The limitations of not having a physical awards gave us the opportunity to expand our global outreach like never before, that meant that it wasn’t centred in a London location, in fact we had our largest attendance numbers on record with people attending virtually from all around the world.
What has Covid-19 taught you about your business?
Covid-19 taught me about shared experience. There was a point in the midst of the pandemic and after the murder of George Floyd I didn’t know what to say. I knew as the leader of a programme such as the BBBAwards people were looking to me to say something.
To put it in further context, my father had just passed away and I wasn’t able to see him due to travel restrictions. On top of that we were all isolated at home, we couldn’t see one another, family members of my friends were dying due to the virus and I couldn’t physically be there to console them. At that moment I had no idea what to say, I was broken myself.
But I came to the realisation that I didn’t have to have the answer. I did a session with a psychotherapist on my YouTube channel about how we navigate Black pain and trauma, as it seemed to be coming in waves. This was actually one of my most popular online sessions to date. It showed me that I didn’t need to have all the answers, but it did show me the power of community and the power of shared experience. We all went through so much last year and being able to share this loss and pain revealed how the strength of ally ship, community and the human spirit is always key.
How much do you think we are seeing a change in racial disparity in the workplace?
That’s any easy question, unfortunately the statistics are clear, there hasn’t been much change. We have actually gone backwards in ethnic minorities taking leadership roles within the UK. The data is there, and it needs to be reversed.
What advice do you give to SMEs during this time in terms of remaining relevant?
For SMEs, particularly black owned SMEs I would say to widen out your customer avatar. Of-course organisations should be identifying who is in a position to be buying their products, however, sometimes we solely rely on networking, community, and social media and quite frankly SME’s need to be more forensic with who can use their products.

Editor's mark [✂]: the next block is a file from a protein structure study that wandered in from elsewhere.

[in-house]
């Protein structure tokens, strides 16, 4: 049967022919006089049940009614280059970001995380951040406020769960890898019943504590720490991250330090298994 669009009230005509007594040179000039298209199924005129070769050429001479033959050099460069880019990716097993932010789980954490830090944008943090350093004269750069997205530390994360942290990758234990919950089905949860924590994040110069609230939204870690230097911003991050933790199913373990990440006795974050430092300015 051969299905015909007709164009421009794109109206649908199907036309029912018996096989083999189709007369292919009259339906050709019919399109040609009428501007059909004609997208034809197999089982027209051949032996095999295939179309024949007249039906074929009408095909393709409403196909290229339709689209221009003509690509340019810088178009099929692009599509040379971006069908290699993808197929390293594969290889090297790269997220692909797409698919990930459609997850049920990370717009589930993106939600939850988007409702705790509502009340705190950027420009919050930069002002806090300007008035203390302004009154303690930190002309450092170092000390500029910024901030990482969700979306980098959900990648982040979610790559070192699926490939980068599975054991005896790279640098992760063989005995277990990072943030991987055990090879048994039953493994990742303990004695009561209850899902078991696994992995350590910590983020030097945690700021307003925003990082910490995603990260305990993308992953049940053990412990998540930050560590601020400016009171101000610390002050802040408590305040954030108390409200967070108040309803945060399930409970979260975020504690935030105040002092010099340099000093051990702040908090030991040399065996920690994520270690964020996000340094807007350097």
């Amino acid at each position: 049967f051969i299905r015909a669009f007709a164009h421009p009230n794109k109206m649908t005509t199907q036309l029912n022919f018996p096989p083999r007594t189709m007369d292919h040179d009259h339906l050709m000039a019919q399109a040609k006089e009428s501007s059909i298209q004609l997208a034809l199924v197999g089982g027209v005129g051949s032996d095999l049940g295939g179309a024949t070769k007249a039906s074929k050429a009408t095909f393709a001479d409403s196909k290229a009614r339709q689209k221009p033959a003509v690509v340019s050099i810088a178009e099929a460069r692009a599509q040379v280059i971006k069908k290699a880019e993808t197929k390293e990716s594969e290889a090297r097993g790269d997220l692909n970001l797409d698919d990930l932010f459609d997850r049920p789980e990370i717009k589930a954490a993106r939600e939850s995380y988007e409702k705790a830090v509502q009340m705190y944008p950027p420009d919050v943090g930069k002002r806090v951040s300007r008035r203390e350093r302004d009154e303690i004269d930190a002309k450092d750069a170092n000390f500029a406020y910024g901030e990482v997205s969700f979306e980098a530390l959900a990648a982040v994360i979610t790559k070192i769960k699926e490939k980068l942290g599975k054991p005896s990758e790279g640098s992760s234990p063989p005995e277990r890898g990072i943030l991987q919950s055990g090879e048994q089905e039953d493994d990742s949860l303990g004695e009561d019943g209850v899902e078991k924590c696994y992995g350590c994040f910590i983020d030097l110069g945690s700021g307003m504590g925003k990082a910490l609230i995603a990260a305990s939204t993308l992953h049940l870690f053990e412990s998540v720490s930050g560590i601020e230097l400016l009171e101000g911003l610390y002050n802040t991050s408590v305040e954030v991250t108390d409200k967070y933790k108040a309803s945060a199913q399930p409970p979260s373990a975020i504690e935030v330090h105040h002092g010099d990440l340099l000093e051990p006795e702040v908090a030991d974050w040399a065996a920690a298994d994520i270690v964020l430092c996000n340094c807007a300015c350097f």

For example, if you’re selling a hair product specifically for black women, you may be solving an issue for black women, but who else has that need? It doesn’t necessarily just have to be the target audience, by extending your customer avatar you will be reaching a wider audience. For example, if you look at Rhianna and Fenty you will see that she is definitely serving the needs of black women, but she is also serving the needs of all women.
Tell us about working for or with WOW?
It was absolutely incredible. My concept of Black women, Asian women, women of colour increased exponentially with the work that I have done with the Women of the World Festival.
I was able to operate at a community level but also operate with amazing global leaders, it changed me forever. It widened my vision whilst making me bigger and larger than life in terms of what i was thinking and reinforced everything i was doing at the time.
Additionally, I have had the opportunity to work with some amazing speakers; Angela Davis, Chimamanda Ngozi Adichie. These are incredible women with global platforms and leaders of equality. To even touch the hem of their garments was a privilege.
What is your vision for the next 10 years?
My vision for the Black British Business Awards for the next ten years is that it continues to grow bigger and better than me. That they are ultimately based on a growing community of people that we have brought together. It has already grown into something I am so truly proud of and its achievements truly are limitless.